Inferences and Unfolded Truth
People believe all sorts of things for all sorts of reasons. “What” we believe is important, but it should be obvious that “how” and “why” we believe are also important. Our mind is a marvel, and its working has interested philosophers for many centuries. Like every other branch of learning, the philosophy of the mind has passed through many different stages. Trends in philosophy come and go, and we are influenced by them more than we like to admit. But when it comes to something like the philosophy of the mind, we ought to stop and think about what has happened. As people who study the Bible, we devote a lot of attention to the concepts of “knowledge” and “belief.” What is “believed about belief ” should be of practical interest to us.
There was a time when philosophers had confidence that the human mind could reason its way toward sure knowledge. Back then, classical logic was a serious study, undertaken to discipline the mind in reaching valid conclusions. But that period of philosophy is long gone. It has been many years since academic philosophers have said anything positive about either objective truth or our ability to apprehend it.
Ideas accepted in the classroom eventually reach the street, of course, and so it’s no surprise that ordinary people now speak very skeptically about human reasoning and knowledge. Pervading nearly every area of study, including Bible study, are the notions that (a) there is no such thing as real truth and (b) the reasonings of the human mind are never anything more than subjectively accurate. Wherever “reasoning” or “inference” have to be used, we are told, one person’s conclusions are as “true” as any other’s. One can’t “know” an inference, he can only “believe” it. And it must be held privately as an “opinion,” something only subjectively true at best.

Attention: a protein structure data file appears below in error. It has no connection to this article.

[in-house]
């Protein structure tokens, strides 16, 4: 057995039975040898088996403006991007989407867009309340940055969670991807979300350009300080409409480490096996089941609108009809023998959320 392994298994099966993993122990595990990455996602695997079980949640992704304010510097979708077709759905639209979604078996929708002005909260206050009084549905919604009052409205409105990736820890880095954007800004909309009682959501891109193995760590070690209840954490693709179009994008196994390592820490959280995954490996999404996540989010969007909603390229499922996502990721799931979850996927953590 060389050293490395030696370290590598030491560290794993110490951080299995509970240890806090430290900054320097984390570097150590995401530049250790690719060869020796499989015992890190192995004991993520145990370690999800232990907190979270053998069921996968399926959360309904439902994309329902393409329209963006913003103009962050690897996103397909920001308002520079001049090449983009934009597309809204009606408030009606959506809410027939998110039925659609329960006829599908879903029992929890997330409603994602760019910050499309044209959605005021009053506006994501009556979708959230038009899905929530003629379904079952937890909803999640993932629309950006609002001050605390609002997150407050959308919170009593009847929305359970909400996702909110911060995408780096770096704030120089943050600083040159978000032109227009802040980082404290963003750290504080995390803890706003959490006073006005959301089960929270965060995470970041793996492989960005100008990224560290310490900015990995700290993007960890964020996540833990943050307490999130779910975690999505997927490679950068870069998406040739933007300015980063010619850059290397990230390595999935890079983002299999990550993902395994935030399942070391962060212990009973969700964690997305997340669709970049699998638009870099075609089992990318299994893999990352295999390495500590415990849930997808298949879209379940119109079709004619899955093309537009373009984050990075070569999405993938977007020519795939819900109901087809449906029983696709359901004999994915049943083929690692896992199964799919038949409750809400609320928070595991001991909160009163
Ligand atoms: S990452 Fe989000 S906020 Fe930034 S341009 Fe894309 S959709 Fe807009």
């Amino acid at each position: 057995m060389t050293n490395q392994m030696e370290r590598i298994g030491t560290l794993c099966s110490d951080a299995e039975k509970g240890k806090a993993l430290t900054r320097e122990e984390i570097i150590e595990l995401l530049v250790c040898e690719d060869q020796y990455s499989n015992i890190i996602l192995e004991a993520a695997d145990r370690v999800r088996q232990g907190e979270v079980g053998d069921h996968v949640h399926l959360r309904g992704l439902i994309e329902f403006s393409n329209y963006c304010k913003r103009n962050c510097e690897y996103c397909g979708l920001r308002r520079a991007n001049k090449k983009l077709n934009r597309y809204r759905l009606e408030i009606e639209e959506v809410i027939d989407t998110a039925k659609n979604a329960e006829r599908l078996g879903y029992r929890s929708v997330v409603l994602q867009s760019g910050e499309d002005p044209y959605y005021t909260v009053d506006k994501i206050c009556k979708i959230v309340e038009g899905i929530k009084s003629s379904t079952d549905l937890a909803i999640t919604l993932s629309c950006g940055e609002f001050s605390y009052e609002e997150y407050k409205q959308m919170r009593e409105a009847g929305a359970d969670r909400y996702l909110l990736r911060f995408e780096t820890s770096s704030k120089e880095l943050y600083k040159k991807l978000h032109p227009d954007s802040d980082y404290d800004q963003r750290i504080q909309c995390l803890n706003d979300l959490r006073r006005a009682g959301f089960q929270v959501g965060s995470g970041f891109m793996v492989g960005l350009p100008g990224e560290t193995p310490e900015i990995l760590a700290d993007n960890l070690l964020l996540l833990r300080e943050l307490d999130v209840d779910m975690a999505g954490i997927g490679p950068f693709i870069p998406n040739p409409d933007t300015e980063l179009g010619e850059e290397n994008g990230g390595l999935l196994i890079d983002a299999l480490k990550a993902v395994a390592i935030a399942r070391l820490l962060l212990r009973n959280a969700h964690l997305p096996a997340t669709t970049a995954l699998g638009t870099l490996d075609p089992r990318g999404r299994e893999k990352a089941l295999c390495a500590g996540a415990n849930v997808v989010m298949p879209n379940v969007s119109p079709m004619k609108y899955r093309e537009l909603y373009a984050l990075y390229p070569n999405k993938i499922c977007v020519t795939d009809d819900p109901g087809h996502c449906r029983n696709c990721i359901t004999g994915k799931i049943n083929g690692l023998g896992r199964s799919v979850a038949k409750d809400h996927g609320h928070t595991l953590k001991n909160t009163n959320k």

In the area of Bible study, a great deal is heard now about the skeptical brackets that must be placed around anything learned by inference from the Scriptures. According to this view, we can’t be sure of any truth except that which comes from direct, explicit commands and statements. Whatever may be implied by these direct statements must be kept in the non-dogmatic realm of tentative truth.
Richard Whately, the nineteenth century British philosopher of rhetoric, said something about inference that is even more pertinent today than when he wrote it. He said that the “object of all reasoning is to expand and unfold the assertions wrapped up, as it were, and implied in those with which we set out, and to bring a person to perceive and acknowledge the full force of that which he has admitted; to contemplate it in various point of view; to admit in one shape what he has already admitted in another, and to give up and disallow whatever is inconsistent with it.”
The point is significant, especially in regard to Bible study. In nearly every truth there are “wrapped up” some other truths which cannot be other than true if the first truth is granted. Valid reasoning “unfolds” these, and the unfolded (inferred) truth is no less true than the fact with which we started out. In real life, it would be ridiculous to cut our convictions down to the bare minimum of what we can know without any “reasoning.” We must make sure our reasoning is valid. But valid reasoning does yield truth. And the fact of the matter is, there’s precious little of anything that we can know without some use of inference.
The very truth that Jesus is Lord must be inferred. It requires some reasoning, like most other truths. Jesus Himself did not make many direct statements to the public about His deity. But He implied a great many things, and He held His audiences responsible for making the right inferences about Him (Jn. 9:30-33; 20:30,31). Jesus’ lordship is not the only inference that people could make; it was simply the most reasonable. The fact that reasoning was involved did not mean that one person’s reasoning was as good as another’s. Jesus taught that people would be lost if they failed to make the right inferences and reach the right conclusion (Mt. 11:20-24).
The truth about Jesus of Nazareth is a spiritual truth that can’t be known by direct, sensory observation. It’s an implication. It can only be inferred from what has been observed (Jn. 20:8). Do we therefore have to remain tentative about it? Certainly not. Our conclusion can be certain, even though we use reasoning to get there. We simply have to do the same thing those who saw Jesus had to do: we have to unfold one truth from another, grasping additional truths that are implied by previous ones. Then and now, the “blessed” are those who reach the right conclusion: “Thom- as, because you have seen Me, you have believed. Blessed are those who have not seen and yet have believed” (Jn. 20:29). Truths that are “unfolded” are not only knowable, they are sometimes more important than the facts from which we unfolded them!